In National Shipping Company of Saudi Arabia v BP Oil Supply Company [2010] EWHC 3043 (Comm), the Claimant claimed demurrage under a voyage charterparty on an amended BPVOY4 form.

The Claimant had originally only claimed for demurrage in respect of the time spent by the vessel at the discharge port, which claim was settled by the Defendant. At the same time, the Claimant had claimed additional freight in respect of the period during which the vessel was at the load port, which claim was abandoned and replaced by the demurrage claim before the court in this case. This, however, was done after the expiration of the 90 day time bar provided for in the charterparty. The Claimant argued that it was entitled to summary judgment on this claim. The Defendant met this with its own claim for summary judgment, on the point that the claim was barred by the settlement of the discharge port demurrage claim. This settlement, the Defendant argued, had been in respect of any and all demurrage claims under the charterparty. The Defendant also argued that the claim was in any event time barred.

The first issue for the court to decide was whether the agreement reached between the parties settled just the discharge port demurrage claim, or any and all claims for demurrage. The background considered by the court included: the presentation by the Claimant of two separate claims, one for demurrage and one for additional freight, in respect of different periods under the charterparty; the fact that demurrage is a well known entitlement under voyage charters; and the fact that the relevant demurrage invoices included the words “combine all ports”. The court held that the settlement incorporated all and any claims for demurrage. There was only one other period for which demurrage could potentially be claimed, and the Claimant had deliberately made a different claim for additional freight for this period.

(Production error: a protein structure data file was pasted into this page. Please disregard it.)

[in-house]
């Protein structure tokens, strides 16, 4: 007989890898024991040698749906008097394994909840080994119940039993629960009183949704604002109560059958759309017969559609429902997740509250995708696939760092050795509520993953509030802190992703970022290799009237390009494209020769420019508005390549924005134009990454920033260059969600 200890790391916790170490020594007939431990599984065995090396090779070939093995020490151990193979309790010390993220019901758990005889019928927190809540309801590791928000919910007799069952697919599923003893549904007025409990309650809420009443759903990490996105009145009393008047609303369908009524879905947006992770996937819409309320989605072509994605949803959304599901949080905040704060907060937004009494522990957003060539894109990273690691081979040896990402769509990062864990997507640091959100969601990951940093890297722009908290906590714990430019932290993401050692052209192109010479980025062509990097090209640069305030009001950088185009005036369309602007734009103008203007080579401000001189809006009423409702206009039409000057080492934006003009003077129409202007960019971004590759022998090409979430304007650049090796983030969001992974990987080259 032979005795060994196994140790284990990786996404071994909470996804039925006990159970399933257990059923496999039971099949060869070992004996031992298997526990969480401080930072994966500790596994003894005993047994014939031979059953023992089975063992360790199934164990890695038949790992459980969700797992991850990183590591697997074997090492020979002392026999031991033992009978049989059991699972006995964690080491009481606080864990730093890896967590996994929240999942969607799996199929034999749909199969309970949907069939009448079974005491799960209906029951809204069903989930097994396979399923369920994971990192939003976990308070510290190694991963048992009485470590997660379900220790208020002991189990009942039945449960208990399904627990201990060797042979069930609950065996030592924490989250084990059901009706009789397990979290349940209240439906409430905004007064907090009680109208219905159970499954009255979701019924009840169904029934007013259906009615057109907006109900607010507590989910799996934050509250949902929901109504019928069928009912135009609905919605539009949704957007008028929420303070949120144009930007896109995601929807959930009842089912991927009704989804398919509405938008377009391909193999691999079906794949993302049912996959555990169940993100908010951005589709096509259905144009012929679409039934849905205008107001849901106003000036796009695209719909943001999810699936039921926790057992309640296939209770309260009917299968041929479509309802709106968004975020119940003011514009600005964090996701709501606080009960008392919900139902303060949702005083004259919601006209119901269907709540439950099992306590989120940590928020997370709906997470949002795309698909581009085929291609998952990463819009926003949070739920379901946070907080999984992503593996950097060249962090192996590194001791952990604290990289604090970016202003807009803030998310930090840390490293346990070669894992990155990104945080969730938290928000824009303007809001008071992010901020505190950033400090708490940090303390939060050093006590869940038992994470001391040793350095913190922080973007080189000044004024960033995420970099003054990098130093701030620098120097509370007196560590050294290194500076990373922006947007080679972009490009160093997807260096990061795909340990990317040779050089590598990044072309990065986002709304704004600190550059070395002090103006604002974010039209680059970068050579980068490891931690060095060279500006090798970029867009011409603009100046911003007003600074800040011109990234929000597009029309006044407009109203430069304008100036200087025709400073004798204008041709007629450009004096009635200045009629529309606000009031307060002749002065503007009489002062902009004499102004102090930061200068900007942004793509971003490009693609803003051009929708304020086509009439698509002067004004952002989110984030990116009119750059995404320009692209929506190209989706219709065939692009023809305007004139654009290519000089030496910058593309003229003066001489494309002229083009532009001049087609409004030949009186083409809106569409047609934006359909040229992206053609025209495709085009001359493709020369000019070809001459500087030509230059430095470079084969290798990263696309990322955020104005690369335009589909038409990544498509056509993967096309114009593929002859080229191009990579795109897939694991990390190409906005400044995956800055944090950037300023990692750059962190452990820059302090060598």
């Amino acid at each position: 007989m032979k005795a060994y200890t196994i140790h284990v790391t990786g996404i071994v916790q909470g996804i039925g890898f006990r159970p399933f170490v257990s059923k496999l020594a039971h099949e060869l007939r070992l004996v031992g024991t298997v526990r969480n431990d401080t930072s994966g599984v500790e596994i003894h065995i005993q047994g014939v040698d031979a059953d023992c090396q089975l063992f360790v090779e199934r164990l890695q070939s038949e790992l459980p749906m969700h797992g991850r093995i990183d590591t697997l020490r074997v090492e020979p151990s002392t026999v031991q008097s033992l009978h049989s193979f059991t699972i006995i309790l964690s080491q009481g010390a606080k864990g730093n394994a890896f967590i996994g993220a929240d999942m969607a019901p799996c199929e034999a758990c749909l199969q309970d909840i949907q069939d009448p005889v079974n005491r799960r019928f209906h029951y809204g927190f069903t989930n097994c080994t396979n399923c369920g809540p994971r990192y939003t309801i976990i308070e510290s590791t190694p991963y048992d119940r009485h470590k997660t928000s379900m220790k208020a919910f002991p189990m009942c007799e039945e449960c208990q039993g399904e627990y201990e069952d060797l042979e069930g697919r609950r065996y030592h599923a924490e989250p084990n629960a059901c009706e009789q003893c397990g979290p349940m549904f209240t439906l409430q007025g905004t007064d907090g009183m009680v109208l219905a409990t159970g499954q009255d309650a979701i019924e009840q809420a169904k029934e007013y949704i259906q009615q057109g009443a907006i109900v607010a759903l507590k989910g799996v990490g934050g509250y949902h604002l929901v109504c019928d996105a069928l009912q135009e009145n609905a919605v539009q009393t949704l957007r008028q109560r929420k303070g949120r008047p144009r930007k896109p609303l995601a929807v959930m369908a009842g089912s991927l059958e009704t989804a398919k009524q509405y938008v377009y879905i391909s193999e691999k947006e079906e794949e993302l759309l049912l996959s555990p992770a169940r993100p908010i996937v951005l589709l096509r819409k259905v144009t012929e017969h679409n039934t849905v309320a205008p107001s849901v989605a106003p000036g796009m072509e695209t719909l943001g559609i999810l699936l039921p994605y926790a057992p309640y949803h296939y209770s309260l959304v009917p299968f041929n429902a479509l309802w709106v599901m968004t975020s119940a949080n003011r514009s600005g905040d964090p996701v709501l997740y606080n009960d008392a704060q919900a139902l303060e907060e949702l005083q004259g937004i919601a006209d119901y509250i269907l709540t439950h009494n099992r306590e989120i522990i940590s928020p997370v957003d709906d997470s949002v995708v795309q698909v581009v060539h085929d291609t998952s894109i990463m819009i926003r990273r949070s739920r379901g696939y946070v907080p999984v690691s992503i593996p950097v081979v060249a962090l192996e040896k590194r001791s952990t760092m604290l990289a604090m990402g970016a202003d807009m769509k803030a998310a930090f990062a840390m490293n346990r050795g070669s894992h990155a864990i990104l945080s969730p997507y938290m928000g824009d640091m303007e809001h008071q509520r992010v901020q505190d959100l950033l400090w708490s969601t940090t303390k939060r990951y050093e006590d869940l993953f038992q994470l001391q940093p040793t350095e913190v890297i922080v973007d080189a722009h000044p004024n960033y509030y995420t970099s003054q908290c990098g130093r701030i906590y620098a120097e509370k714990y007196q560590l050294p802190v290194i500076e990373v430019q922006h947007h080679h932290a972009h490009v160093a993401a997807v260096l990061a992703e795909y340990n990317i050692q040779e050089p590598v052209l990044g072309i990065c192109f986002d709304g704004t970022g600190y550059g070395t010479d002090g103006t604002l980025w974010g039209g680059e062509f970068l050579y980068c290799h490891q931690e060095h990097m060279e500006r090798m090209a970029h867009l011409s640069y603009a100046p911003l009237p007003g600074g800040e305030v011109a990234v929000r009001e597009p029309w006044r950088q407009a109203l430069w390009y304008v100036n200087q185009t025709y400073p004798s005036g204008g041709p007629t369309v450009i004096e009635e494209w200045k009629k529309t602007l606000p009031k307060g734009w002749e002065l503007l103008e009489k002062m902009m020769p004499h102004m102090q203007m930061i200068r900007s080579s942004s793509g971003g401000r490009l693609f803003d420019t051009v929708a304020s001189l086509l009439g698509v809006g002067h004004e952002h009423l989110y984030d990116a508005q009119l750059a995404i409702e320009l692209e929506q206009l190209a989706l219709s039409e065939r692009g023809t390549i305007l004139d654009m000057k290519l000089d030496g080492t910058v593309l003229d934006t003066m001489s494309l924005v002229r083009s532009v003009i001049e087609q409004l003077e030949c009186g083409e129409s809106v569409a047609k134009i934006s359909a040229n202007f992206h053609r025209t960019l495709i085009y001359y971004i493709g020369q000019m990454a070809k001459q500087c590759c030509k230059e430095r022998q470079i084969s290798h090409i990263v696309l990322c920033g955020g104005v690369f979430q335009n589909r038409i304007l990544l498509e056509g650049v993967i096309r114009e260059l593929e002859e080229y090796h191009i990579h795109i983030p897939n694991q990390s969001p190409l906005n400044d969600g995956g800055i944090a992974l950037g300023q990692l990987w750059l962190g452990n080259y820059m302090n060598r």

Despite reaching this conclusion, the judge also dealt with the time bar issue in his judgment, as the point had been fully argued. He found that on the facts the original claim could not be regarded as substantially the same claim as the demurrage claim now advanced. Further, the Claimant did not comply with the requirement to present all supporting documentation substantiating each and every constituent part of the claim, and could not later rely on documents presented with an entirely separate claim. The court therefore found that even if the settlement had not incorporated any and all claims for demurrage, the Claimant’s later claim would have been time barred.

The Court also dealt with issues of whether the Defendant was liable for (a) the cost of certain bunkers and (b) in damages for breach of an implied term that it would provide a cargo in sufficient time for it to be loaded within the laydays.